The tense and tumultuous relationship between daughter- and mother-in-law is a tale as old as time. Anyone who's seen the movie Monster-in-Law, as wildly exaggerated as it may be, understands the familial stakes involved in gaining a husband and losing a son, figuratively speaking. It might give us a few good laughs, but it doesn't get us much closer to understanding how to forge a sincere and stable bond with your partner's mother. Why is it so tough? "Although your husband may have chosen you to spend his life with and to make all joint decisions, his mom had that role for the first part of his life and is used to having that influence and priority," explains Paulette Kouffman Sherman, a New York City-based psychotherapist and relationship expert. "And, although his mom may understand that her son is now grown and has his own family, it can be hard for her not to intervene in his health, happiness, struggles, and choices."
Although there is enough love to go around, she notes that both understanding and boundaries are needed from the mother-in-law and wife. In the same vein, both the mother- and daughter-in-law have to try and put in effort towards developing their own respectful and trusting relationship. "Each has to find a way to go from strangers to family, and eventually—and hopefully—friends." Not quite sure how she feels about you at this very moment? Read on for some clues that you're on your your mother-in-law's good side.
She respects your boundaries.
"A mother-in-law will ideally recognize that you are married to her son and you two are creating your own vision for your family," explains Dr. Sherman. This means she will step back and let you make the important decisions regarding your family—including everything from which home you purchase to how you choose to raise your kids. "She will recognize you are two different people with disparate wants, preferences, and needs and respect that her son will discuss decisions with you since you two are the architects of your family."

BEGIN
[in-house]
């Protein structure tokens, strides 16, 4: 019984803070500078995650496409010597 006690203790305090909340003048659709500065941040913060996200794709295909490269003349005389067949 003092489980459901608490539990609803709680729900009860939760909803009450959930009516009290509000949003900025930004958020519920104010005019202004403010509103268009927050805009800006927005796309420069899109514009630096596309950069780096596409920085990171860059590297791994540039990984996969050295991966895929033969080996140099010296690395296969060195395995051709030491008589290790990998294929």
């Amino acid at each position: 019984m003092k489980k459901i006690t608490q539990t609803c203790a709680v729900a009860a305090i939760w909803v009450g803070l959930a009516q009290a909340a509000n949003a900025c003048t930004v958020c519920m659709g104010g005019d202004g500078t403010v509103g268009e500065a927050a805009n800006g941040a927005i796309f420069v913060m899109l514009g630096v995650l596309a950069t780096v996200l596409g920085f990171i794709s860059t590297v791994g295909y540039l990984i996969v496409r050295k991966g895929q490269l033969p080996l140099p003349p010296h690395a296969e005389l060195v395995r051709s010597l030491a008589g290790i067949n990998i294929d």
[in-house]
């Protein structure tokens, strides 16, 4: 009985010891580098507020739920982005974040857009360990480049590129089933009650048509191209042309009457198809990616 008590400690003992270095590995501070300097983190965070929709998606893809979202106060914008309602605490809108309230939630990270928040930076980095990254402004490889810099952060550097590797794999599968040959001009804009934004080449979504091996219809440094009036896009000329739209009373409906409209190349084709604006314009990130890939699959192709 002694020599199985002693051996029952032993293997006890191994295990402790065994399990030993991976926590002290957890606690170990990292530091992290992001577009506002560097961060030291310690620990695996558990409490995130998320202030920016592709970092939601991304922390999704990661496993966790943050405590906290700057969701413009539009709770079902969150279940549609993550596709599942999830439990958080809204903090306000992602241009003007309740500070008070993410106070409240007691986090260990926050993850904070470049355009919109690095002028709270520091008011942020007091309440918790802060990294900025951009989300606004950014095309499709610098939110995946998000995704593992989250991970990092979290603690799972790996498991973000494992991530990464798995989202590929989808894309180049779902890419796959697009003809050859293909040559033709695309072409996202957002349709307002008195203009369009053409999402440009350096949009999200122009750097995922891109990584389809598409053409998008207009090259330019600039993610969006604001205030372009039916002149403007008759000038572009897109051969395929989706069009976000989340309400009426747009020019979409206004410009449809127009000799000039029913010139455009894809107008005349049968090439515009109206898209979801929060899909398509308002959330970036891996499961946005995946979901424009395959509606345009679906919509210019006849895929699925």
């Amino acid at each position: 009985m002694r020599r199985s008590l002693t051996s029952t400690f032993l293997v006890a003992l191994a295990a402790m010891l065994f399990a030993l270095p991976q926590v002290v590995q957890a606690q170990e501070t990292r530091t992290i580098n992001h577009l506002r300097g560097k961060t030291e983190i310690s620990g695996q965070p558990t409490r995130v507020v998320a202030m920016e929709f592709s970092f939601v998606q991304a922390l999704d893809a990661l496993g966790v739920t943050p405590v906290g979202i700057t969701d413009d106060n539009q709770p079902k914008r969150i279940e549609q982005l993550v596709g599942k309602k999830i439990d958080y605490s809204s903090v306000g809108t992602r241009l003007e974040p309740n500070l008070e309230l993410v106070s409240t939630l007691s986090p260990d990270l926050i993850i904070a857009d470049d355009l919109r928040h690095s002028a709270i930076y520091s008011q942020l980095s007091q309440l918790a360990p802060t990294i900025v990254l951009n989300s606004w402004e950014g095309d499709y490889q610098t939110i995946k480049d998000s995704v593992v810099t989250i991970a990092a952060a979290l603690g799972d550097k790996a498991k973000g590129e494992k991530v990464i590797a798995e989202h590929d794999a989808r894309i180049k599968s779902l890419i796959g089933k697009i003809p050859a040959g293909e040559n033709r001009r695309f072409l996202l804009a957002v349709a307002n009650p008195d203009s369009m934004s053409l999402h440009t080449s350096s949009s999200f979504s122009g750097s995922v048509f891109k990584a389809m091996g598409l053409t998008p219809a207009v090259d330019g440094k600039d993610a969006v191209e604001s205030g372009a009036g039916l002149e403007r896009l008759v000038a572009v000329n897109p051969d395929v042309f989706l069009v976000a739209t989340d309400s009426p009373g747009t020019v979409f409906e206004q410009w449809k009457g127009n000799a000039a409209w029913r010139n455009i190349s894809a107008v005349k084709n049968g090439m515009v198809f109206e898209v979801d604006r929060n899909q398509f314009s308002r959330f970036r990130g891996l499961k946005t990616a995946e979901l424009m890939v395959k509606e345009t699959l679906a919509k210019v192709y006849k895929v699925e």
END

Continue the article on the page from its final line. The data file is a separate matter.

She speaks highly of you to others.
The last person who should be gossiping about you behind your back is your MIL—she should have your back. Whether she's talking to other family members at Thanksgiving or to her close friends at book club, she should only have good things to say about you. This goes both ways, however. Though it might be tempting to vent to your friends about her nitpicking ways, remember that she is now family, and that you should have her back, too.
She asks about what is important to you.
The conversations you have with your mother-in-law should be about more than just her son. They should be about your interests and passions, both personally and professionally, as well as your hopes and aspirations for the future. "If your mother-in-law asks about you as a person than she is showing that she takes an interest in you as an individual—not just in relation to her husband or grandchildren," says Dr. Sherman.
She remembers your birthday and other successes.
If she calls or stops by to celebrate your birthday or a job promotion, she is showing that she cares. If she buys you gifts and sends you sweet cards, even better! If she shows that she's genuinely happy for the good times in your life—especially the ones that don't necessarily involve her—that's a good sign.
She gives thoughtful gifts that hold meaning.
Whether it's a gift for your birthday or for Christmas, or simply just because, if your mother-in-law gives you presents that show she listens when you talk and that she knows your interests, it's clear that she cares. "If you love to read and she gifts you books in the genre you love, this is a sign that she's attuned to who you are as a person," says Chicago-based psychologist, Helen Odessky. "Being seen and validated in relationships for who we are is essential."